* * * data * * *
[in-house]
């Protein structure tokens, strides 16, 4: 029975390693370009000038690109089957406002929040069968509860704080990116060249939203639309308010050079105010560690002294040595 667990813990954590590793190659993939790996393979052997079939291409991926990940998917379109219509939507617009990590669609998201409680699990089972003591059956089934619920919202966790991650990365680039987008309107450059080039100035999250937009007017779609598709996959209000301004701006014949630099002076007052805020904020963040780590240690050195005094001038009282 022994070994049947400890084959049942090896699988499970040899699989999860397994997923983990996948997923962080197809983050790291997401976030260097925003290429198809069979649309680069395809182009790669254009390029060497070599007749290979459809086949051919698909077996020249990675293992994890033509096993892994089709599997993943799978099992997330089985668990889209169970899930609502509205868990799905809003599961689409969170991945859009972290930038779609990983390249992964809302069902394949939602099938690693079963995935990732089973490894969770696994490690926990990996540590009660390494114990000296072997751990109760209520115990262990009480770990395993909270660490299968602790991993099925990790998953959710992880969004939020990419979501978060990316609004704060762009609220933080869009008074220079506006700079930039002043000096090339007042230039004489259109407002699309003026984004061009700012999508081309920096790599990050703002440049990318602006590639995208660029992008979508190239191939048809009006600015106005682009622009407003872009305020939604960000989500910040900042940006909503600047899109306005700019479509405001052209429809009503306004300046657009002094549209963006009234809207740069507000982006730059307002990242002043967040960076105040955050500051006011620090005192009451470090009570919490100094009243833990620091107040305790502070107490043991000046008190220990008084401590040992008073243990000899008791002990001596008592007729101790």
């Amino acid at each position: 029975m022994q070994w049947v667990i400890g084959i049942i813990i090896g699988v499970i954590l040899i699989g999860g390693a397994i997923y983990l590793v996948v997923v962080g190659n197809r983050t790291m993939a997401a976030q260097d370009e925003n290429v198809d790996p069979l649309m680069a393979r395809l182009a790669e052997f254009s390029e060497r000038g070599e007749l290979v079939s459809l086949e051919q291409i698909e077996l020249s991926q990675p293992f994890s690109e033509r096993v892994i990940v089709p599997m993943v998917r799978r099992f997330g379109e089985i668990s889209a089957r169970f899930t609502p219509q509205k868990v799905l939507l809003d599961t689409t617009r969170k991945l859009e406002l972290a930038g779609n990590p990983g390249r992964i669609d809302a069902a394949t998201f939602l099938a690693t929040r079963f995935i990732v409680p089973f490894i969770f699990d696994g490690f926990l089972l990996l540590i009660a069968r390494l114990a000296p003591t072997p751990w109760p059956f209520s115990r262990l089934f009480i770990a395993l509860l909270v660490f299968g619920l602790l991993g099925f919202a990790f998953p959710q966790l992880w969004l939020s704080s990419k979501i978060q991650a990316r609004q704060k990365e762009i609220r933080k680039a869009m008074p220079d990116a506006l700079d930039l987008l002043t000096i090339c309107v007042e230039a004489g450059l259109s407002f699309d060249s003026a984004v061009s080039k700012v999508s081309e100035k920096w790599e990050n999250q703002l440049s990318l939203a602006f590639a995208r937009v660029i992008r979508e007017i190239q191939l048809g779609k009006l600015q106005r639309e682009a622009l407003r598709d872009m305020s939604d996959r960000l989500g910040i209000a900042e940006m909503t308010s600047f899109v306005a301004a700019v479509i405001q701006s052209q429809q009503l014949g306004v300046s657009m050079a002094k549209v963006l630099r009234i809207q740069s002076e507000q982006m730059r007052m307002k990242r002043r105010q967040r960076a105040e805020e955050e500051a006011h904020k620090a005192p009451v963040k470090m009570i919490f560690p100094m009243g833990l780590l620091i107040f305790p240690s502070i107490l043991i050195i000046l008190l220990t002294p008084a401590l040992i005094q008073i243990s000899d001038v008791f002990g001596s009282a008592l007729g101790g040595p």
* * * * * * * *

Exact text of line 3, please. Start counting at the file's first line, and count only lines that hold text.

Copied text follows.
């Amino acid at each position: 029975m022994q070994w049947v667990i400890g084959i049942i813990i090896g699988v499970i954590l040899i699989g999860g390693a397994i997923y983990l590793v996948v997923v962080g190659n197809r983050t790291m993939a997401a976030q260097d370009e925003n290429v198809d790996p069979l649309m680069a393979r395809l182009a790669e052997f254009s390029e060497r000038g070599e007749l290979v079939s459809l086949e051919q291409i698909e077996l020249s991926q990675p293992f994890s690109e033509r096993v892994i990940v089709p599997m993943v998917r799978r099992f997330g379109e089985i668990s889209a089957r169970f899930t609502p219509q509205k868990v799905l939507l809003d599961t689409t617009r969170k991945l859009e406002l972290a930038g779609n990590p990983g390249r992964i669609d809302a069902a394949t998201f939602l099938a690693t929040r079963f995935i990732v409680p089973f490894i969770f699990d696994g490690f926990l089972l990996l540590i009660a069968r390494l114990a000296p003591t072997p751990w109760p059956f209520s115990r262990l089934f009480i770990a395993l509860l909270v660490f299968g619920l602790l991993g099925f919202a990790f998953p959710q966790l992880w969004l939020s704080s990419k979501i978060q991650a990316r609004q704060k990365e762009i609220r933080k680039a869009m008074p220079d990116a506006l700079d930039l987008l002043t000096i090339c309107v007042e230039a004489g450059l259109s407002f699309d060249s003026a984004v061009s080039k700012v999508s081309e100035k920096w790599e990050n999250q703002l440049s990318l939203a602006f590639a995208r937009v660029i992008r979508e007017i190239q191939l048809g779609k009006l600015q106005r639309e682009a622009l407003r598709d872009m305020s939604d996959r960000l989500g910040i209000a900042e940006m909503t308010s600047f899109v306005a301004a700019v479509i405001q701006s052209q429809q009503l014949g306004v300046s657009m050079a002094k549209v963006l630099r009234i809207q740069s002076e507000q982006m730059r007052m307002k990242r002043r105010q967040r960076a105040e805020e955050e500051a006011h904020k620090a005192p009451v963040k470090m009570i919490f560690p100094m009243g833990l780590l620091i107040f305790p240690s502070i107490l043991i050195i000046l008190l220990t002294p008084a401590l040992i005094q008073i243990s000899d001038v008791f002990g001596s009282a008592l007729g101790g040595p």